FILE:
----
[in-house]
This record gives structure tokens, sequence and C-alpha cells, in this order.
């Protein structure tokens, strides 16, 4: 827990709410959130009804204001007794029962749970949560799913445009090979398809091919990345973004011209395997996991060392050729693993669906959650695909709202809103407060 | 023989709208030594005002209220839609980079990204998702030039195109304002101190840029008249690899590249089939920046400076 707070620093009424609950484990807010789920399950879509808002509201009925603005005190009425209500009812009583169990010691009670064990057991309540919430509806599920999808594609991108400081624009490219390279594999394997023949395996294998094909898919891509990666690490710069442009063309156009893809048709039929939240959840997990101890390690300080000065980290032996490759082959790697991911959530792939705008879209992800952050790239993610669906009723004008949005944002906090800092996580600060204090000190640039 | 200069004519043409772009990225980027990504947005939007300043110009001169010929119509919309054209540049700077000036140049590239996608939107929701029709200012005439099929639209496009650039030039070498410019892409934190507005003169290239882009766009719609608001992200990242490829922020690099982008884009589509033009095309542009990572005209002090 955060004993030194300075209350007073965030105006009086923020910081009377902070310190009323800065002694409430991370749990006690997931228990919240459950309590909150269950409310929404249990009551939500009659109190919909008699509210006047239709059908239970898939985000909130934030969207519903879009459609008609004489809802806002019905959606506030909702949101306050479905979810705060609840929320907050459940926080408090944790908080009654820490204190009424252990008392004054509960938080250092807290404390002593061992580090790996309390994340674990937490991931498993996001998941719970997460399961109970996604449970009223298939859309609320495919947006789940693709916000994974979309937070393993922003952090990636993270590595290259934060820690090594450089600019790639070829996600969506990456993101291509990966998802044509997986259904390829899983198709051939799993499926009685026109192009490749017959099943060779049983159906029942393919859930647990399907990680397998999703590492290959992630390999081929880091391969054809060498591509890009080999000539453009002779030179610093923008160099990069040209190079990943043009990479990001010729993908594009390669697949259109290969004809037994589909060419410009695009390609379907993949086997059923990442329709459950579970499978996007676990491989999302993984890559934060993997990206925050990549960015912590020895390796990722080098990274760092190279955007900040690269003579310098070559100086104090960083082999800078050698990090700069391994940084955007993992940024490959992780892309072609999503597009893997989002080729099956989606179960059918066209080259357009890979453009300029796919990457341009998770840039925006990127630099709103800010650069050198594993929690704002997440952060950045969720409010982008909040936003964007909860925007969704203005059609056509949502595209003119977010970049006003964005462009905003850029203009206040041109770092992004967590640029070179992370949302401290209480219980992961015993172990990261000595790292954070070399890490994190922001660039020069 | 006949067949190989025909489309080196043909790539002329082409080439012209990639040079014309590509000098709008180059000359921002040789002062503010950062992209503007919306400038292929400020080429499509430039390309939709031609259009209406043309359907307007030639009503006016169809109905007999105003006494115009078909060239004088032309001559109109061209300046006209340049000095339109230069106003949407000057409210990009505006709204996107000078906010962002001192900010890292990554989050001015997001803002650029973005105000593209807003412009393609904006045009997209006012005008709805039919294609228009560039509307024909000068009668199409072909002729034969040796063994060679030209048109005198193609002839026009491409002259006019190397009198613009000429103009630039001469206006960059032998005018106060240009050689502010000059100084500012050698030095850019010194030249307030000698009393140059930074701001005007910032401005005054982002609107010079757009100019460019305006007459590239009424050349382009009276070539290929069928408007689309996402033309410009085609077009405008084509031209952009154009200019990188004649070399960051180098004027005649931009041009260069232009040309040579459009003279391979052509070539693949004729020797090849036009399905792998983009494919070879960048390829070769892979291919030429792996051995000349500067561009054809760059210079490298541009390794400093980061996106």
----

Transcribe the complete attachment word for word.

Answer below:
[in-house]
This record gives structure tokens, sequence and C-alpha cells, in this order.
């Protein structure tokens, strides 16, 4: 827990709410959130009804204001007794029962749970949560799913445009090979398809091919990345973004011209395997996991060392050729693993669906959650695909709202809103407060 | 023989709208030594005002209220839609980079990204998702030039195109304002101190840029008249690899590249089939920046400076 707070620093009424609950484990807010789920399950879509808002509201009925603005005190009425209500009812009583169990010691009670064990057991309540919430509806599920999808594609991108400081624009490219390279594999394997023949395996294998094909898919891509990666690490710069442009063309156009893809048709039929939240959840997990101890390690300080000065980290032996490759082959790697991911959530792939705008879209992800952050790239993610669906009723004008949005944002906090800092996580600060204090000190640039 | 200069004519043409772009990225980027990504947005939007300043110009001169010929119509919309054209540049700077000036140049590239996608939107929701029709200012005439099929639209496009650039030039070498410019892409934190507005003169290239882009766009719609608001992200990242490829922020690099982008884009589509033009095309542009990572005209002090 955060004993030194300075209350007073965030105006009086923020910081009377902070310190009323800065002694409430991370749990006690997931228990919240459950309590909150269950409310929404249990009551939500009659109190919909008699509210006047239709059908239970898939985000909130934030969207519903879009459609008609004489809802806002019905959606506030909702949101306050479905979810705060609840929320907050459940926080408090944790908080009654820490204190009424252990008392004054509960938080250092807290404390002593061992580090790996309390994340674990937490991931498993996001998941719970997460399961109970996604449970009223298939859309609320495919947006789940693709916000994974979309937070393993922003952090990636993270590595290259934060820690090594450089600019790639070829996600969506990456993101291509990966998802044509997986259904390829899983198709051939799993499926009685026109192009490749017959099943060779049983159906029942393919859930647990399907990680397998999703590492290959992630390999081929880091391969054809060498591509890009080999000539453009002779030179610093923008160099990069040209190079990943043009990479990001010729993908594009390669697949259109290969004809037994589909060419410009695009390609379907993949086997059923990442329709459950579970499978996007676990491989999302993984890559934060993997990206925050990549960015912590020895390796990722080098990274760092190279955007900040690269003579310098070559100086104090960083082999800078050698990090700069391994940084955007993992940024490959992780892309072609999503597009893997989002080729099956989606179960059918066209080259357009890979453009300029796919990457341009998770840039925006990127630099709103800010650069050198594993929690704002997440952060950045969720409010982008909040936003964007909860925007969704203005059609056509949502595209003119977010970049006003964005462009905003850029203009206040041109770092992004967590640029070179992370949302401290209480219980992961015993172990990261000595790292954070070399890490994190922001660039020069 | 006949067949190989025909489309080196043909790539002329082409080439012209990639040079014309590509000098709008180059000359921002040789002062503010950062992209503007919306400038292929400020080429499509430039390309939709031609259009209406043309359907307007030639009503006016169809109905007999105003006494115009078909060239004088032309001559109109061209300046006209340049000095339109230069106003949407000057409210990009505006709204996107000078906010962002001192900010890292990554989050001015997001803002650029973005105000593209807003412009393609904006045009997209006012005008709805039919294609228009560039509307024909000068009668199409072909002729034969040796063994060679030209048109005198193609002839026009491409002259006019190397009198613009000429103009630039001469206006960059032998005018106060240009050689502010000059100084500012050698030095850019010194030249307030000698009393140059930074701001005007910032401005005054982002609107010079757009100019460019305006007459590239009424050349382009009276070539290929069928408007689309996402033309410009085609077009405008084509031209952009154009200019990188004649070399960051180098004027005649931009041009260069232009040309040579459009003279391979052509070539693949004729020797090849036009399905792998983009494919070879960048390829070769892979291919030429792996051995000349500067561009054809760059210079490298541009390794400093980061996106």